Page 1 of 1

On-line and OTB chess, main differences?

Posted: Wed Sep 16, 2020 6:00 am
by MJMcCready
Greetings, it's been with some reluctance that I begun playing on-line both casually and competitively earlier this year. For reasons still unclear somewhat, I've always shied away from playing chess on-line. But since April, I have played about 500 games and have noticed a few things along the way, which I can't tell are just down to myself or inherent in the experiences themselves.

Firstly, when playing on-line the sense of occasion just isn't there or if it is, is greatly diminished. There are no formalities to go through, nothing much to do except click on a few things. You have limited scope to get to know your opponent and feeling like a team player is tougher because you are sitting alone and aren't interacting with anyone in the usual manner.

Secondly, gauging your opponent isn't easy because the ratings for different sites vary, and its hard to know which rating has the most credence. Your ability to size up your opponent by how they respond to the moves played isn't there so much also it seems. Another issue is concentration levels. Some people watch things whilst playing and others just flit between other websites or delve into social media, so you can't tell how seriously they are taking it. Again, this would not happen with chess OTB.

Thirdly, playing on a 2-D set and playing with a real set are different experiences. To me, the concept of space is altered somehow. I personally feel that if I am looking at a real set and moving pieces with my hands I see more. I have experimented with this by setting up positions from the screen. Somehow pieces having physical properties makes it easier to see where they can move to or should be moving to going. Not so much with the king, knight or pawn but definitely with the pieces which cover more of the board with their moves.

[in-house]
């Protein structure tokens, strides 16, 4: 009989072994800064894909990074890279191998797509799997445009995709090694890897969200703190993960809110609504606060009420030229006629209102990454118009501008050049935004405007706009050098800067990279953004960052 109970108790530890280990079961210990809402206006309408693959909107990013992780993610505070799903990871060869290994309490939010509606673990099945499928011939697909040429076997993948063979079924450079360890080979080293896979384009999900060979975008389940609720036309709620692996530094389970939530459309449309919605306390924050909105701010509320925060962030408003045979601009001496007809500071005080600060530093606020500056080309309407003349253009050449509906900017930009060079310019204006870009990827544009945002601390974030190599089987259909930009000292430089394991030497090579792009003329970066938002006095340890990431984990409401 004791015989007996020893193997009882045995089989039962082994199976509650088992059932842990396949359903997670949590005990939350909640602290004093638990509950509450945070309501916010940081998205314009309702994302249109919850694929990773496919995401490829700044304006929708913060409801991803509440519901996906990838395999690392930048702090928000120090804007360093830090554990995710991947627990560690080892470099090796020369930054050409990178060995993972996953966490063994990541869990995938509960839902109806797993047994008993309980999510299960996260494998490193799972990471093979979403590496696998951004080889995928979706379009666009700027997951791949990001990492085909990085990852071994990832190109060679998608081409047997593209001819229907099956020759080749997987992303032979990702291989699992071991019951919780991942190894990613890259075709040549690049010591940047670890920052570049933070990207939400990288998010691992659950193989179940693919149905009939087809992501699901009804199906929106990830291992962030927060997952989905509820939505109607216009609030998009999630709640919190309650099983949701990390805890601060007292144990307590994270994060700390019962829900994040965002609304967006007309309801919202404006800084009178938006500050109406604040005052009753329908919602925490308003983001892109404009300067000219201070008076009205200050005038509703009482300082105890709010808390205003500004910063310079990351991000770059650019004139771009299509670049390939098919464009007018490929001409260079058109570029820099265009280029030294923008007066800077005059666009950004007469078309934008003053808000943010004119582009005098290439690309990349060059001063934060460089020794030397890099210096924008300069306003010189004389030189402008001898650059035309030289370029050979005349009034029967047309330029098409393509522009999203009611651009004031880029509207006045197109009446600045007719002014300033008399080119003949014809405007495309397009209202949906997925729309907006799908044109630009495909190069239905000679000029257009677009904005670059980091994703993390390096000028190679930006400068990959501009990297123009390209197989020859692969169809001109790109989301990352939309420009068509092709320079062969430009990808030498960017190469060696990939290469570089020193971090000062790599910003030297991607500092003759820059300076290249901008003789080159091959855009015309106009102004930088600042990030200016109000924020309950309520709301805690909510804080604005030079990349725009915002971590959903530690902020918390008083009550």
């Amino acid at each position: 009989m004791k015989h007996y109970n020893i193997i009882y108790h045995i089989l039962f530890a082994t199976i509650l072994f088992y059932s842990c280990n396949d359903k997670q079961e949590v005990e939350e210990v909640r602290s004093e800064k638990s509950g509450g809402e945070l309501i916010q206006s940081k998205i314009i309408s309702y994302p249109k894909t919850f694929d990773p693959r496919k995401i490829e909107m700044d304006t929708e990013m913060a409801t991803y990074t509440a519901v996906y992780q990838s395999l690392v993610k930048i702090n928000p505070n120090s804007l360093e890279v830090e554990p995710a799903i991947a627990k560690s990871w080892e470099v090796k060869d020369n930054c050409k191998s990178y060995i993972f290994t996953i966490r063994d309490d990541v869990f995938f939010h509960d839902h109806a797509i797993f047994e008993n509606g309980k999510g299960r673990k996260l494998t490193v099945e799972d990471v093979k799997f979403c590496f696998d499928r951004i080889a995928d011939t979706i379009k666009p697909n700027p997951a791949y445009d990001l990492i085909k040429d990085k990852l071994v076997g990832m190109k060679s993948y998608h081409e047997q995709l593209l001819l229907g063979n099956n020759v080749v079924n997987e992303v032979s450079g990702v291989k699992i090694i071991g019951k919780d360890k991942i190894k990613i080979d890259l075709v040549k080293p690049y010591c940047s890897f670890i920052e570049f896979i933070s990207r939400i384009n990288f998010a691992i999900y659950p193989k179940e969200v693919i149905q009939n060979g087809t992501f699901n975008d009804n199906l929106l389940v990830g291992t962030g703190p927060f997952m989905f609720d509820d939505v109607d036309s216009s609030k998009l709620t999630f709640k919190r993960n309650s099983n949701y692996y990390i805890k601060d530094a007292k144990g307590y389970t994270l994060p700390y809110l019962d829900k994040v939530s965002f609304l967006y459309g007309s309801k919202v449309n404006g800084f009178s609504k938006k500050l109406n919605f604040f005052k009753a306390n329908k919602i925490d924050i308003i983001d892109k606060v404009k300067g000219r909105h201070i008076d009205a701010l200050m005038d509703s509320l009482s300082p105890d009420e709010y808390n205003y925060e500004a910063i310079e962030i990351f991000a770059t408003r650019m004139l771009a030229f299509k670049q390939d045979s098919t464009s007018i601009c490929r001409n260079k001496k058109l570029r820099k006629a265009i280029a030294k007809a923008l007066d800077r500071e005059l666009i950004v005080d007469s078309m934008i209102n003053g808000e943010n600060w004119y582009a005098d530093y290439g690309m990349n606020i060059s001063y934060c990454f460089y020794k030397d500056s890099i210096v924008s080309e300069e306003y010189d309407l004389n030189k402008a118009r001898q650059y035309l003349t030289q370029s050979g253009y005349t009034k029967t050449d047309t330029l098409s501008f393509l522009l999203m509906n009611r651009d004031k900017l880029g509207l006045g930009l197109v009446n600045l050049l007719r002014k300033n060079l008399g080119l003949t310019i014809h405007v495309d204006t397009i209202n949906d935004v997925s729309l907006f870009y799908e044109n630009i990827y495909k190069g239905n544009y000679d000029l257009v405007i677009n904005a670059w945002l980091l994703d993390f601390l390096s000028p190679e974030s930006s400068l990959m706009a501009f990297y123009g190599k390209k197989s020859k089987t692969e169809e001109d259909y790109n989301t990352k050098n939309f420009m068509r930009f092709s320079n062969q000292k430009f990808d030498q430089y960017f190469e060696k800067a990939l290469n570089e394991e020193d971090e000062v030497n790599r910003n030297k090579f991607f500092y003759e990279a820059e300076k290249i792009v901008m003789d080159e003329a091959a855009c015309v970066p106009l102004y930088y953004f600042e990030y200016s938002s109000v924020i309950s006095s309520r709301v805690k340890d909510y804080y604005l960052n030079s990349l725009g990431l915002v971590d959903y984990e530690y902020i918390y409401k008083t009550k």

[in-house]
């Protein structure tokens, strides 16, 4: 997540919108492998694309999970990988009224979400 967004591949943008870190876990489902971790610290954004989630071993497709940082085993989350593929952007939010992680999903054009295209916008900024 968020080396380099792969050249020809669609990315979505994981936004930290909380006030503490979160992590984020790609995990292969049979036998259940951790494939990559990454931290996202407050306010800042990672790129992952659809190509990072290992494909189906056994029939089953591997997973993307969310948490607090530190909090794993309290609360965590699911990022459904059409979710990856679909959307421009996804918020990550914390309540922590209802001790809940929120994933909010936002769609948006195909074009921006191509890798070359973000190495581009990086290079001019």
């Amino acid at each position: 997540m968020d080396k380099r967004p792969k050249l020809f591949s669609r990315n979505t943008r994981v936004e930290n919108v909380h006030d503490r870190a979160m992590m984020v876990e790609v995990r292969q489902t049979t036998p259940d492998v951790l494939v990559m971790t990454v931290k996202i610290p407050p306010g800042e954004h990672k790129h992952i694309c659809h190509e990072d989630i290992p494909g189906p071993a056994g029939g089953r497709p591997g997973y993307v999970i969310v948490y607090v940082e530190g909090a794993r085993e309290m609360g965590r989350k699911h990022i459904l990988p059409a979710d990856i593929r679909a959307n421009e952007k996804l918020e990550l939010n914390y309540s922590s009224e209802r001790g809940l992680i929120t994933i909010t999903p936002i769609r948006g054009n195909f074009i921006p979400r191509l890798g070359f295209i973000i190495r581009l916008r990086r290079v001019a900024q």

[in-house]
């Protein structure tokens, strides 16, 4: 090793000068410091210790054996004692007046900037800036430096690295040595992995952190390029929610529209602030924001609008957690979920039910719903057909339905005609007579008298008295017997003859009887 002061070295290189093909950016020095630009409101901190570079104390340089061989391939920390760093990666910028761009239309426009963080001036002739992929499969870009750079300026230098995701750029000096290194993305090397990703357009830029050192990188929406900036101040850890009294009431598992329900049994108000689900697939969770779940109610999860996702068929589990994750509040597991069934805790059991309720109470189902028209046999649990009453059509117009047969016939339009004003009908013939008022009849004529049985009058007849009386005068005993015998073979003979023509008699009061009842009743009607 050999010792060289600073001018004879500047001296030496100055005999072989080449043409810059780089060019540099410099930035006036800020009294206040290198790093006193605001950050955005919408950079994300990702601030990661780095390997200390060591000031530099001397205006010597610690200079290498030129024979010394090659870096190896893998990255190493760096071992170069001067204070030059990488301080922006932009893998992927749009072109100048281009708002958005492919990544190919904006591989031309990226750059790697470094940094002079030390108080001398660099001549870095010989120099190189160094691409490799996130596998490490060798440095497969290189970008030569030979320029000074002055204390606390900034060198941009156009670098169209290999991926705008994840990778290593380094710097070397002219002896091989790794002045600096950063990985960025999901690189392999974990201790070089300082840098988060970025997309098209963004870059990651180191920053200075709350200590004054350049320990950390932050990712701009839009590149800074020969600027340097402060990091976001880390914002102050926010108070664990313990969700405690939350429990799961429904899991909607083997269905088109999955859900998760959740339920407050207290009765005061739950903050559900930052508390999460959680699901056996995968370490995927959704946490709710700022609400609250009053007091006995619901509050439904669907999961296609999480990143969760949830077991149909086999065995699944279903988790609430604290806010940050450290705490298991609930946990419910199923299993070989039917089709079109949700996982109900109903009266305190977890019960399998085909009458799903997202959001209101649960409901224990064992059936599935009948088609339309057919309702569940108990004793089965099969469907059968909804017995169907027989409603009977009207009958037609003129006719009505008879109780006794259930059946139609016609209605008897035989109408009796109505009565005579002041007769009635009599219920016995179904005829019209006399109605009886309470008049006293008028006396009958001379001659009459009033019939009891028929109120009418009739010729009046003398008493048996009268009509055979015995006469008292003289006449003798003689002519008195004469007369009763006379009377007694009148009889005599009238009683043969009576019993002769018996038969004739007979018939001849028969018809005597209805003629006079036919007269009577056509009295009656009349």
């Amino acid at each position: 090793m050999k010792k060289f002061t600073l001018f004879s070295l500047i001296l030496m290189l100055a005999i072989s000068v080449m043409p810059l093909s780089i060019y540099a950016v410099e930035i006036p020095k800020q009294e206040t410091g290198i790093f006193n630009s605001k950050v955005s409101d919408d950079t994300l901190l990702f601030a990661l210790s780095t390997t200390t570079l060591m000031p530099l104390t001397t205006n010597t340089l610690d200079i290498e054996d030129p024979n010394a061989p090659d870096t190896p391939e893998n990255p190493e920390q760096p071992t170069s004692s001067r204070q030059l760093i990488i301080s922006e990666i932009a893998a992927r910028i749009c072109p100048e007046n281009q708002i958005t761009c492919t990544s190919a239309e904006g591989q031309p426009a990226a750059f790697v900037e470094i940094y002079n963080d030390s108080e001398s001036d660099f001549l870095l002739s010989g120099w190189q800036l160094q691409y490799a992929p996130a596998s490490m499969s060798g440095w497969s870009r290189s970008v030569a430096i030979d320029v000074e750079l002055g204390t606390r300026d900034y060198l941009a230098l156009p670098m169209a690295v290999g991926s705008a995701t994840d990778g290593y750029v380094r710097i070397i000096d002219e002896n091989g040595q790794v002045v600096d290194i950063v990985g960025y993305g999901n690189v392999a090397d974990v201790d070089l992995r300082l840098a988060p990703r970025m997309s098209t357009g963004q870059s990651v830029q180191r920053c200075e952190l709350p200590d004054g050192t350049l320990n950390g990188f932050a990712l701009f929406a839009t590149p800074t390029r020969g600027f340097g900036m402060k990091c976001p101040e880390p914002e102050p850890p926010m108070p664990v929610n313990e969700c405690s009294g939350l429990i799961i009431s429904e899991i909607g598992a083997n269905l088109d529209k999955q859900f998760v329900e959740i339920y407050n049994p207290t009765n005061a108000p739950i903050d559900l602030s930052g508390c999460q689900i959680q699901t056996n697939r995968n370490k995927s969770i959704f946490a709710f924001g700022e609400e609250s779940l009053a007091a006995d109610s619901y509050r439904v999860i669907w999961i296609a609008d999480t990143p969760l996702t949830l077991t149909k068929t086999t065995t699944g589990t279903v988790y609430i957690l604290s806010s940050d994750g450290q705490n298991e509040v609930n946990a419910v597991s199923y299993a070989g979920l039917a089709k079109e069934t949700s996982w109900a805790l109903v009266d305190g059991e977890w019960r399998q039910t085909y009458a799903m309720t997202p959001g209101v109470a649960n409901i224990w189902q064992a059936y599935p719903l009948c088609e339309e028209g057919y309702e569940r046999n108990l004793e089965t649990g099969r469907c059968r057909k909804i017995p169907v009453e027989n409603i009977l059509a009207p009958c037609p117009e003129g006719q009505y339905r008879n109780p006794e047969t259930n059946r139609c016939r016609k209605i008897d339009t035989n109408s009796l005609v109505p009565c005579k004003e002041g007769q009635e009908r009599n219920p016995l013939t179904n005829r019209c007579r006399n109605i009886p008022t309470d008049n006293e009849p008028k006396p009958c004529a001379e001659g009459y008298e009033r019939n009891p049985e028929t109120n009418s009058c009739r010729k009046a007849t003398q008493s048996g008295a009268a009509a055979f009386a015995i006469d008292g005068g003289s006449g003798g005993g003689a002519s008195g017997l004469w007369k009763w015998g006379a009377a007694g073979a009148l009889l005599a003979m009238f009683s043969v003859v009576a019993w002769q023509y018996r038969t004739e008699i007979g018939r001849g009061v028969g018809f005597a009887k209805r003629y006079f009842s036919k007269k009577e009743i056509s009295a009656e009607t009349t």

Anyway, those are the things I have noticed so far, has anyone else encountered similar experiences or has found reasons why one form of chess is inherently better than the other? I certainly like the instant accessibility of on-line chess but have noted that whenever I play OTB, I always make sure I am ready and focused but on-line it doesn't go like that and I am quite often not ready or easily distracted by being on-line itself.

M

Re: On-line and OTB chess, main differences?

Posted: Wed Sep 16, 2020 8:49 am
by Nick Ivell
Let me cut to the chase here.

OTB is chess. Online isn't.

Cheating, mouse-slips, disconnections? I rest my case...

Re: On-line and OTB chess, main differences?

Posted: Wed Sep 16, 2020 8:59 am
by Matt Bridgeman
I think Adam Raoof’s Tornelo and Zoom tournaments are excellent for reducing cheating down to very low levels. I think one of the issues with playing in longer time control tournaments on chess.com and Lichess is the rise of the smart cheater in these post-lockdown times. The ones who seem able to fly under the radar of the cheating detection software, but happily elevate their ECF strength 30-40 points over their over the board strength. They are a real nuisance!

Re: On-line and OTB chess, main differences?

Posted: Wed Sep 16, 2020 10:21 am
by Eric Gardiner
Nick Ivell wrote:
Wed Sep 16, 2020 8:49 am

Cheating, mouse-slips, disconnections? I rest my case...
To that list I can add algorithms making instant judgements about whether humans are being unsporting as I mentioned previously.

Re: On-line and OTB chess, main differences?

Posted: Wed Sep 16, 2020 10:27 am
by Nick Ivell
I only mentioned three things to back up my opinion that the online stuff is fundamentally UNSERIOUS.

Re: On-line and OTB chess, main differences?

Posted: Wed Sep 16, 2020 10:37 am
by Matthew Turner
Nick,
I think it is a bit more subtle than that. There is absolutely no reason why you can't have elite chess online and social chess. The problem comes with what you might regard as semi-professional (or semi-serious if you like). Strangely, in the CoVid19 era doesn't every sport have similar problems?